The two First Energy nuclear plants produce a combined 2128 MW of ZEC power (Davis Bess 900 MW, Perry 1269 MW). That’s 81.8% of the power produced by Gavin which would be equal to 15.3 million tons of CO2 in a year. The ZEC for First Energy, based on this hypothetical comparison, would be equal to $260.2 million.
The actual rate case would be a good deal more complicated but this example illustrates how the system would work in principle.
Residential customers might not feel much of a bite from this system, but industrial users of electrical power could see significant increases in their costs. The bottom line is no one wants to pay for reductions of CO2 emissions.
First Energy Nuclear Plants Survive PJM Auction
For the moment there isn’t much of a threat that First Energy will close the reactors even if they don’t see legislative progress this year. A recent auction for power to be delivered in 2020, run by the PJM Interconnection firm that operates the high voltage wholesale grid in the Midwest, included the two plants.
By making commitments to provide power First Energy gets cash from PJM whether it buys the power or not. What First Energy must do when called on is to provide the power when other plants go offline. The success with the PJM auction means First Energy has an incentive to keep the reactors running through May of 2021.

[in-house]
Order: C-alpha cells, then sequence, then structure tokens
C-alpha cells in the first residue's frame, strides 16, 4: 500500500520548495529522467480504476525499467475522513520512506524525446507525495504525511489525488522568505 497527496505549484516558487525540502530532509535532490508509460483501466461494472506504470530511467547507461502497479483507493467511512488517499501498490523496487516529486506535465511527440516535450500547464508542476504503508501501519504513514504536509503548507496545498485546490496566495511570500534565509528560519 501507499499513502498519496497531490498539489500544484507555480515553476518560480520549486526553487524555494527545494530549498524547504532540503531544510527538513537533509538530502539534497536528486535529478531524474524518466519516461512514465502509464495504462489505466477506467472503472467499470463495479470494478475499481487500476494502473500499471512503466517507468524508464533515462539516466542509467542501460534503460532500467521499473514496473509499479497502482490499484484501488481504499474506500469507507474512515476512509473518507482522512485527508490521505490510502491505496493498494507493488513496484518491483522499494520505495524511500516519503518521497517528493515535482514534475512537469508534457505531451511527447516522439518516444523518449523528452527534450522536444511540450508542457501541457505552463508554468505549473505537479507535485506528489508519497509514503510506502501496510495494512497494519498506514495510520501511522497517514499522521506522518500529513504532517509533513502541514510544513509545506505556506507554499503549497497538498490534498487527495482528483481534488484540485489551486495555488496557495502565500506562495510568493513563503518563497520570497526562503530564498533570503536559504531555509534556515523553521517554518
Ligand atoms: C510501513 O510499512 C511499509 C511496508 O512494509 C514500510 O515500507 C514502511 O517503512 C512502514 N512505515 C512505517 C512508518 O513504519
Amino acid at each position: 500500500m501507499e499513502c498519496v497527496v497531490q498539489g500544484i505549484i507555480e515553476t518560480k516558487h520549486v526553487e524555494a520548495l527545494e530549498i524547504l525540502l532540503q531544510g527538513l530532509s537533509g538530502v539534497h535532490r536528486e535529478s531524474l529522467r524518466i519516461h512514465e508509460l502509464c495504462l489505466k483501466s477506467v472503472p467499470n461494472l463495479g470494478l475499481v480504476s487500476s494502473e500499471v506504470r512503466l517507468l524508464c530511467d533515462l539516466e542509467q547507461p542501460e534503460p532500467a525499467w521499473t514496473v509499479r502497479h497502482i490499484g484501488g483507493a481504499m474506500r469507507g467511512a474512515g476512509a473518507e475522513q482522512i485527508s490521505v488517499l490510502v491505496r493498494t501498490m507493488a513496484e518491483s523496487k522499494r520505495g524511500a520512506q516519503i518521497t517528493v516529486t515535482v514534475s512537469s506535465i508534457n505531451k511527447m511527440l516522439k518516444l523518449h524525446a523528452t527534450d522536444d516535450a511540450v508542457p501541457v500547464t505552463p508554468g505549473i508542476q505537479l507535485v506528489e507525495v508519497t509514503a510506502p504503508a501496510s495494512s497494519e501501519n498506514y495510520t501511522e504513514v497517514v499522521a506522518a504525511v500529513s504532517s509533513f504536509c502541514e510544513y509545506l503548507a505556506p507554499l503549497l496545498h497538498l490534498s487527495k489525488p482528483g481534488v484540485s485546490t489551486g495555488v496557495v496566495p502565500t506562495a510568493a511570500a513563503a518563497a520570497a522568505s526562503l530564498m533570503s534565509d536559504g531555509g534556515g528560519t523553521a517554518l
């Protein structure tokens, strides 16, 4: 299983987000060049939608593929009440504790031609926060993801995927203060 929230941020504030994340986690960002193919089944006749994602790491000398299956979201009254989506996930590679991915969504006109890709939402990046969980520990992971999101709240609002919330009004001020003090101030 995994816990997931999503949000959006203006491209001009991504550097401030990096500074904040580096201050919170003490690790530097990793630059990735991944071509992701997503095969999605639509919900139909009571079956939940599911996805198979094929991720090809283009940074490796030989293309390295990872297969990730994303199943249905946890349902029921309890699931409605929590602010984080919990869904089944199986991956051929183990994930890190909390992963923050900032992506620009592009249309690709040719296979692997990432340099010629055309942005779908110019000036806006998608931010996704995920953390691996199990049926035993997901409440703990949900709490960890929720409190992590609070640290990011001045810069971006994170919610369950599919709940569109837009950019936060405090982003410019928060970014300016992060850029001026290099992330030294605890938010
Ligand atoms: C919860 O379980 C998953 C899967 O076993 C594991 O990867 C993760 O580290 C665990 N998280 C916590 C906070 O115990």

However, managers of the PJM have rejected First Energy’s claims that the Davis-Besse and Perry reactors are needed to keep the grid stable.
The NRC license for Davis-Besse was renewed for 20 years in December 2015. The current NRC license for the Perry Plant is good until 2026.
Energy Production and Use in Ohio
First Energy is not exclusively a nuclear utility. It operates coal and gas plants, as well as nuclear, in six states. What’s interesting about Ohio is that the largest segment of the state within the state is serviced by gas plants. Taken together the two reactors provide about 14 percent of the electricity used in Ohio. See map below of service areas and links to generation facilities.
The eastern end of the state is a hotbed of natural gas production based on fracking and the state has a long history as a major coal producer.
The renewable energy sector is so small in terms of production that it barely registers on the chart below. Requests by wind and solar energy producers for ZECs would have an even harder time with the legislature than nuclear.